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San Francisco Examiner

Death to runoffs. Long live runoffs!
December 13, 2001 

Now, we don't want to suggest that the Department of Elections should take on another big task full of uncertainty and potential for screw-ups and embarrassments. But two supervisors have cooked up one reform that would solve some problems -- though it also might create brand-new ones.

Instant-runoff voting, a system that in essence conducts a runoff on the same day as the general election, could save The City more than $1 million a year.

Had the voters been able to rank their second and third choices for city attorney on the Nov. 6 ballot, Tuesday's runoff won by Dennis Herrera over Jim Lazarus would not have been necessary.

Supervisors Mark Leno and Tony Hall introduced a measure for the March 5 election that asks voters to approve such a plan. It would be one of the first uses of instant-runoff voting in the nation.

That would eliminate the phenomenon we saw on Tuesday. It was the lowest voter turnout in San Francisco since the Department of Elections started keeping records in 1960.

With just 14 percent of eligible voters going to the polls, Herrera can hardly claim to have a great mandate. How democratic is it to have the second-most powerful person in The City elected by fewer than 8 percent of his constituents?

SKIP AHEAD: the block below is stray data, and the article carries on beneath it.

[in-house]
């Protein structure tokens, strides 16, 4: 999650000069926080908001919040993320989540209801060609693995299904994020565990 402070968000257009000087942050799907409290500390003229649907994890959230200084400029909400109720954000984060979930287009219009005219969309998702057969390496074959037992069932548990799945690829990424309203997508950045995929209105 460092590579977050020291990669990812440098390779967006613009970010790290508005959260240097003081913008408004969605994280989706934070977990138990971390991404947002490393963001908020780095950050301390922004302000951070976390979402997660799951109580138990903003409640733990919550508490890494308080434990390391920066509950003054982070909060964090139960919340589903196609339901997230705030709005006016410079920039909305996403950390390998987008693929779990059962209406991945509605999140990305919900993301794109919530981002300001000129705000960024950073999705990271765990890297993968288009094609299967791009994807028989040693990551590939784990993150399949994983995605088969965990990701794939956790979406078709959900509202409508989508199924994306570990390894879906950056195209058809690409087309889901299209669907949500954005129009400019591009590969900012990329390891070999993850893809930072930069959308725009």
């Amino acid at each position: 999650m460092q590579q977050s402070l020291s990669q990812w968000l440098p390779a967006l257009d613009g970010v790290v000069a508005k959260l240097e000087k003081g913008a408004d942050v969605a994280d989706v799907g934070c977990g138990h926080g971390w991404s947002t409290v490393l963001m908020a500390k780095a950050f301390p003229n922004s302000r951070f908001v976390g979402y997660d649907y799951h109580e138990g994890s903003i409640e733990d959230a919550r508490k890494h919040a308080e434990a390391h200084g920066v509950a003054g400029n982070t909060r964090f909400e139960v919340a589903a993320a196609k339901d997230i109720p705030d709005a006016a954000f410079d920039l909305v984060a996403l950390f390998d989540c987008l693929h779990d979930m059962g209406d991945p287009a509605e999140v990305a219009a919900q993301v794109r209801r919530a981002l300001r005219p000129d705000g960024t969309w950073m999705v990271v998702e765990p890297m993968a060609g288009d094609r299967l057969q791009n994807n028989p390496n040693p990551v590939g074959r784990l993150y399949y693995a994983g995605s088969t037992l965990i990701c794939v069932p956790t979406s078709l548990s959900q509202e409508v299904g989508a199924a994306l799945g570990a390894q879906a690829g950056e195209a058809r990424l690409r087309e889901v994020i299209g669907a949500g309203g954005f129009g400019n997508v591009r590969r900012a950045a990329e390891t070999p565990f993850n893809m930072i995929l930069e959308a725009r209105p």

But there also are dangers. The biggest is that it's complicated. The mock ballot The City has produced shows parallel, crowded columns for first, second and third choices. It could scare people, like those who were so upset with the "butterfly" ballots in Florida's Palm Beach County, which made people who wanted to vote for Al Gore instead tick off Pat Buchanan, handing the state, and thus the nation, to George W. Bush.

Tammy Haygood, the new elections director, said the instant-runoff plan could work, but she would have to start a massive voter-education campaign to show people what it means to rank their choices. She would also have to buy new software to count the votes. She claims she is up to the technical challenge.

The system guarantees one clear majority winner every time, even with a dozen candidates. If your first-choice candidate is the lowest vote-getter, then your second-choice counts instead, and so on until just one contender remains. That way, you get the candidate who's most acceptable to the greatest number of people.

Alaska, New Mexico, Vermont and Washington are also considering instant runoffs, as are Oakland and Austin, Texas.

It would have been nice to try the system after it had been tested in other parts of the country. But there is nothing wrong with San Francisco entering the vanguard now and then.

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Copyright 2001 The Center for Voting and Democracy
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